"Q: "show me out [something]" = show to me?
halldj at BABEL.LING.UPENN.EDU
Sun Feb 10 17:12:25 UTC 2008
> Therefore I agree that "shew me out the postern"
> in this context can mean "escort me out the back
> way". It could also, but does not have to, mean
> (as I wondered) "show me where the back gate is"
> (an interpretation supported by Doeg's asking
> "Where's the postern?" ); in this case, Doeg would see himself out the gate.
Setting my German-calque suggestion aside, since there doesn't seem to be any of
that influence here (shame though; I enjoyed doing that ten minutes of
research), there's another thing. This had been at the back of my mind; I
knew there was something funny about the first sentence uttered by Doeg, but
couldn't quite put my finger on it.
If Doeg had meant 'escort me to / through the postern', how likely is it that he
would have said 'shew me out ___ the postern' (which he did say) and not 'shew
me out of the postern'? That is:
- Do you think that the version without 'of' is less formal than the version
with 'of'? That's certainly how it strikes me. (cf 'He walked out (of) the
door' and other parallel sentences, where, to me, the variation creates the
- If so, is such a degree of informality likely to appear in a play written on a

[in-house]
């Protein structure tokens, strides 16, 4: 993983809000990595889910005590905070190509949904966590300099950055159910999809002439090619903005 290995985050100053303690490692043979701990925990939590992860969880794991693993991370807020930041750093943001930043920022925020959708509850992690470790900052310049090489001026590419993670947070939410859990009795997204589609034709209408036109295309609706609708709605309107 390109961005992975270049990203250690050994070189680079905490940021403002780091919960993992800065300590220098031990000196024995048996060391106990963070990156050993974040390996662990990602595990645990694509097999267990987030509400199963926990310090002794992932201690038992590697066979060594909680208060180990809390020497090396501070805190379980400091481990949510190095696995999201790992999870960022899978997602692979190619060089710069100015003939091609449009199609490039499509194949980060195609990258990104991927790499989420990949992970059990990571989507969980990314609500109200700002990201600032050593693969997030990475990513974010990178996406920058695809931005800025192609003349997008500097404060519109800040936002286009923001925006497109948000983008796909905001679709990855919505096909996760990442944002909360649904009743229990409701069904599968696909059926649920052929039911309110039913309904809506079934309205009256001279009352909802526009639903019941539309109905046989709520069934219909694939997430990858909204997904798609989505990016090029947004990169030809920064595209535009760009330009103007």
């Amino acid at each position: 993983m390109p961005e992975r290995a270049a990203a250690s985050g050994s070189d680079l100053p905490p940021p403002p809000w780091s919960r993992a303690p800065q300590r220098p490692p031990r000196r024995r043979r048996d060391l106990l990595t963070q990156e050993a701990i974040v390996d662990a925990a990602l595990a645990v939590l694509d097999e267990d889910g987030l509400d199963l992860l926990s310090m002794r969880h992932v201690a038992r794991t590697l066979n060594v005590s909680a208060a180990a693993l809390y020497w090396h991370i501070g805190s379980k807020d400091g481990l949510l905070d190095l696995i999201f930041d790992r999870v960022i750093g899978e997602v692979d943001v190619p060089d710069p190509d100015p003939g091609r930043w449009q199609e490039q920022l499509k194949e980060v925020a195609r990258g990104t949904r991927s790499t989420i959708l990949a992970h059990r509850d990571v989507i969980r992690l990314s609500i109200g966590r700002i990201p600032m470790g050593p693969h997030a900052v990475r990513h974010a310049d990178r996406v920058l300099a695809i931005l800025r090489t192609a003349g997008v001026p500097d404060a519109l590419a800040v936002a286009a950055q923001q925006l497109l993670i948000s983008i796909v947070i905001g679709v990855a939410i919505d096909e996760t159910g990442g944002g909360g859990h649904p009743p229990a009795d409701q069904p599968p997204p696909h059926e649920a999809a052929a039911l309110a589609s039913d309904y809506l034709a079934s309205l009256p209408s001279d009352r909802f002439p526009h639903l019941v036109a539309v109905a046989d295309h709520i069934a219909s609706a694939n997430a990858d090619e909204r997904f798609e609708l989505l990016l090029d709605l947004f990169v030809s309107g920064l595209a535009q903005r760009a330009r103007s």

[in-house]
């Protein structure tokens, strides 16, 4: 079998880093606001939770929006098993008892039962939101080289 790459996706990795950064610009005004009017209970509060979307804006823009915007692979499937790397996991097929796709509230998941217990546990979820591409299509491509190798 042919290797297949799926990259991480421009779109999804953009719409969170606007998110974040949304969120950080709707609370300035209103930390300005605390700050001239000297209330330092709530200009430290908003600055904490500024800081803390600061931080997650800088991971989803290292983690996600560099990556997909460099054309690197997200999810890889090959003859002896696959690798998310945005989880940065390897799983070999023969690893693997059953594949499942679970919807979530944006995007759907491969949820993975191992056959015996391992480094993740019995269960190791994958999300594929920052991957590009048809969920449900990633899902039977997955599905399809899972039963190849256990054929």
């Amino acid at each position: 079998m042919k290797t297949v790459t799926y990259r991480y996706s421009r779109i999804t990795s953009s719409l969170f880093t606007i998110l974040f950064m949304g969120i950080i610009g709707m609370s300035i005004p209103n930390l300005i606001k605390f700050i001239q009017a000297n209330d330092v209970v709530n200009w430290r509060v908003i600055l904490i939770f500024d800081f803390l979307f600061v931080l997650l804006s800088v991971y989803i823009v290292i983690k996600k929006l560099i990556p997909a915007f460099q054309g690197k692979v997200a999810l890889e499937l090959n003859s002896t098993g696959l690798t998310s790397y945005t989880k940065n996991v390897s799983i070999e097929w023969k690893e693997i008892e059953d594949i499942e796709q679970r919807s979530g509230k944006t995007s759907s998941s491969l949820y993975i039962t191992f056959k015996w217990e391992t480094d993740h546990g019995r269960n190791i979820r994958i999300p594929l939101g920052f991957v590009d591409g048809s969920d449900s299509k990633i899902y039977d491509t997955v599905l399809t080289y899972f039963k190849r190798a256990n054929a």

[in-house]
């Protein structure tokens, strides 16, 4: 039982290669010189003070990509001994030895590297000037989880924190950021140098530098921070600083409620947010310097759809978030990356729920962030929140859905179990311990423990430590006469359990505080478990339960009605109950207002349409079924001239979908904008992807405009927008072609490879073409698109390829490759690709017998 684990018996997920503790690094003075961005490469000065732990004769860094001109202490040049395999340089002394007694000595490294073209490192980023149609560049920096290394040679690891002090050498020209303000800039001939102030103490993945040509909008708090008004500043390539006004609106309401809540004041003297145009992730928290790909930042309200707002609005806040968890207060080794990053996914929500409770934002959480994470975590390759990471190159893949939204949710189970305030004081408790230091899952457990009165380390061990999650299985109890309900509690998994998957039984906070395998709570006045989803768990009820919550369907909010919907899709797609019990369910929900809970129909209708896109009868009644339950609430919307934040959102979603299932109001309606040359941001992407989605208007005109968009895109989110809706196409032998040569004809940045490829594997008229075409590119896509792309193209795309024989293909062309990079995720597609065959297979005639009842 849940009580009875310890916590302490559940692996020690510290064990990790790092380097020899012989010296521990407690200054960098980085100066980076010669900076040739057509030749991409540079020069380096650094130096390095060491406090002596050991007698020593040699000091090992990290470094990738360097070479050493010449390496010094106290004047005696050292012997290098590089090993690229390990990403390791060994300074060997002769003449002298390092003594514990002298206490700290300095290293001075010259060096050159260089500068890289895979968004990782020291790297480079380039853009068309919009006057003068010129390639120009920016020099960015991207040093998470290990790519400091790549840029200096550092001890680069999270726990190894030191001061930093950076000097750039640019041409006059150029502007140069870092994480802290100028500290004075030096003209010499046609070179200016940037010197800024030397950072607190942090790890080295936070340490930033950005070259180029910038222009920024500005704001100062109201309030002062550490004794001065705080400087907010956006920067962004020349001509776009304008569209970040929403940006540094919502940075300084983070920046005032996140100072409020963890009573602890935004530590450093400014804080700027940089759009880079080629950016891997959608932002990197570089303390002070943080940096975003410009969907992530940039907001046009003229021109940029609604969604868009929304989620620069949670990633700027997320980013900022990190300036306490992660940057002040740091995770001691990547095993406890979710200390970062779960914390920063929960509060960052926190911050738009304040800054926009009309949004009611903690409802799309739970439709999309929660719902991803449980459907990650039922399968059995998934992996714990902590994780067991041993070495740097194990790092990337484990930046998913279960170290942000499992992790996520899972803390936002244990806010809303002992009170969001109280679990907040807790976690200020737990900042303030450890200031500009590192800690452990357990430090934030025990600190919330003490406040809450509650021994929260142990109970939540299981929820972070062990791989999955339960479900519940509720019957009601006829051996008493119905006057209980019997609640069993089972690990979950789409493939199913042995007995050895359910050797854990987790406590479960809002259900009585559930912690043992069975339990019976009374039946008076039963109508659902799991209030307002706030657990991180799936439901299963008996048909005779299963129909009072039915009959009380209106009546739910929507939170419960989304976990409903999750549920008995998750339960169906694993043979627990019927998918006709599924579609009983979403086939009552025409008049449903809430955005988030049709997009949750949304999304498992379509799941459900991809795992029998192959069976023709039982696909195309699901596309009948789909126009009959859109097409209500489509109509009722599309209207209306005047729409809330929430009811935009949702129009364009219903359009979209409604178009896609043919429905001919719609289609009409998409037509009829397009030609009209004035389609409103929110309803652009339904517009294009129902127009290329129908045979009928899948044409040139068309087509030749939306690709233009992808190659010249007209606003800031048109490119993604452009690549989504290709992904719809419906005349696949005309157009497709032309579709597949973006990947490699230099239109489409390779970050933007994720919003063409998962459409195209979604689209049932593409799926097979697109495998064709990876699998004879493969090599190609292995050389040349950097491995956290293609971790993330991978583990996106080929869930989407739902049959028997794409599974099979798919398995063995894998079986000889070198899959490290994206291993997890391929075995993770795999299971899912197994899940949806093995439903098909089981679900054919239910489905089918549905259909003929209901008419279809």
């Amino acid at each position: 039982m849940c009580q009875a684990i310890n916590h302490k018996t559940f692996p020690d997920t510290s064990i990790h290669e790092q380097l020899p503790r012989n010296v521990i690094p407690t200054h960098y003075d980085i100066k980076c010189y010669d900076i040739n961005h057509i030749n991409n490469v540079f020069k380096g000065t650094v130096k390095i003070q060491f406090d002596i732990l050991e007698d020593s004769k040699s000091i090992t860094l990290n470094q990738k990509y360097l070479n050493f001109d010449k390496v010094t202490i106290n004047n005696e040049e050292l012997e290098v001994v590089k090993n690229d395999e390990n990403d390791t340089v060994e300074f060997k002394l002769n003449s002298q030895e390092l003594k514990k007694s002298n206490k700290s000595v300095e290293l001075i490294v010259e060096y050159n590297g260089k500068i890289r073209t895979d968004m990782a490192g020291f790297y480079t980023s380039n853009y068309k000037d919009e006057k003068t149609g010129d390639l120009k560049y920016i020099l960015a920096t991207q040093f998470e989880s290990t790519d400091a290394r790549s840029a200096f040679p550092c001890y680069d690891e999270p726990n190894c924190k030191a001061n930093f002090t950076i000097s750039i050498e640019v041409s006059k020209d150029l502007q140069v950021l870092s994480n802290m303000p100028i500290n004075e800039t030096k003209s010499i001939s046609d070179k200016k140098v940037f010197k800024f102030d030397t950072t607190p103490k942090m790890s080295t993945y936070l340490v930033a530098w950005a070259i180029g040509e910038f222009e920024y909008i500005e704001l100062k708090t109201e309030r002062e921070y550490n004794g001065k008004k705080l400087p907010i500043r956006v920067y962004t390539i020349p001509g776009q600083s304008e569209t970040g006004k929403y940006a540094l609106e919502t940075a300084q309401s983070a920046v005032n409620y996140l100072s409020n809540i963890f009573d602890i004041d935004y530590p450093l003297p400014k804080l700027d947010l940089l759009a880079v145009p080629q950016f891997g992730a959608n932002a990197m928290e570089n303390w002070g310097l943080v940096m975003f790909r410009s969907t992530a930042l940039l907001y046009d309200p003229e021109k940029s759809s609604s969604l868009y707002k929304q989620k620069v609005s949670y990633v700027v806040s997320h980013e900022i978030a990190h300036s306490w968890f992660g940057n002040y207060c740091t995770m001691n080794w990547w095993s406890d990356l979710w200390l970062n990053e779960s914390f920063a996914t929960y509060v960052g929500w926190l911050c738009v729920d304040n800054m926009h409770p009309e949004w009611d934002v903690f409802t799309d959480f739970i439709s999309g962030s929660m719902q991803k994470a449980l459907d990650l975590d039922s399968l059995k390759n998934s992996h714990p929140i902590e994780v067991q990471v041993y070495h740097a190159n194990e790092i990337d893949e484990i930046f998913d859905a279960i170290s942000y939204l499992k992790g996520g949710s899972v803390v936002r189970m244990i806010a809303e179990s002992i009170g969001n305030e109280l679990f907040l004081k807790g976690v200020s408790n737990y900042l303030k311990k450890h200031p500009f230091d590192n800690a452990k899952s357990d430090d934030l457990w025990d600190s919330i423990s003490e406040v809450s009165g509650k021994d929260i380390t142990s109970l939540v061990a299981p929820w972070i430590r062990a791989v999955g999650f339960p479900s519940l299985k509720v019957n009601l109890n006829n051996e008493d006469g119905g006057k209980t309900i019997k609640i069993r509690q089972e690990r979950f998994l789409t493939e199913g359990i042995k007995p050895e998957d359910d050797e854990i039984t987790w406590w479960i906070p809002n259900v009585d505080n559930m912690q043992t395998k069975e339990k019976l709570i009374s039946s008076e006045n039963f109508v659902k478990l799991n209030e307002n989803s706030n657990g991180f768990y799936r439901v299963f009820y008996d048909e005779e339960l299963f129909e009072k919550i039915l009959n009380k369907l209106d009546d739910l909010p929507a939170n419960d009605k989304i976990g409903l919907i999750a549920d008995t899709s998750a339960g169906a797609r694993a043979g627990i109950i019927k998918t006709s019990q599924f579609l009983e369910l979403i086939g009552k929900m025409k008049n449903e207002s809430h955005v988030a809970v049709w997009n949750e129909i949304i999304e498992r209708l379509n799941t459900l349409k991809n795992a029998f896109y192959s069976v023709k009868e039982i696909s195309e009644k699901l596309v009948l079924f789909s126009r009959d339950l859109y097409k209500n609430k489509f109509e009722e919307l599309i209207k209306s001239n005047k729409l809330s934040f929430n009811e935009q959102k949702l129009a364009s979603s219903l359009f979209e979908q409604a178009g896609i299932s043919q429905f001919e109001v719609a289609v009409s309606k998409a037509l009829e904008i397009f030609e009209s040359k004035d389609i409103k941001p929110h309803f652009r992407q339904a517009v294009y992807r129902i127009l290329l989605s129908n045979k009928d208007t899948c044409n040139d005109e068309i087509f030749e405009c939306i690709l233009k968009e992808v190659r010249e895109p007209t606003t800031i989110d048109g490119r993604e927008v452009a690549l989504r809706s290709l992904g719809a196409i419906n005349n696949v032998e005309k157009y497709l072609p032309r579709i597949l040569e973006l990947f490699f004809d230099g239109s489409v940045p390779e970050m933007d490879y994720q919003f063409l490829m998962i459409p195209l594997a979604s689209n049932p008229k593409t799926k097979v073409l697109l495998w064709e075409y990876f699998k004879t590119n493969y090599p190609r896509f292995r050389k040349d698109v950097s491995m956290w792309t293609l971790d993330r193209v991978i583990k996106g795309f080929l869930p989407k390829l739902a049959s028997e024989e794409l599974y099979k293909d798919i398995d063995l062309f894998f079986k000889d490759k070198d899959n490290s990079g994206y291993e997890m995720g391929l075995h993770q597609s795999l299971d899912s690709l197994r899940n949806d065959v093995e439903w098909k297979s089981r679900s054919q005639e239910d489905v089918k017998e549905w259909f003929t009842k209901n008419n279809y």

Biblical (sc. serious) subject by a clergyman? I don't think it is.
- Thirdly, does the 'of-less' variant of the construction date back to 1845 in
any case? (It may well - I am continually surprised by the early datings of
constructions I had thought of as modern - but there's still the point about
To me, all these things point to the greater likelihood that 'Shew me out the
postern' is to be interpreted not as 'Escort me to / through the postern' but
as 'Show me where the postern is': the conclusion arrived at by independent
means by Joel and Mark above. Then, of course, we're back to the question of
why it's 'shew me out' and not just 'shew me', but maybe some of the things
that were said earlier about parallelism with *point out* apply.
University of Pennsylvania
The American Dialect Society - http://www.americandialect.org
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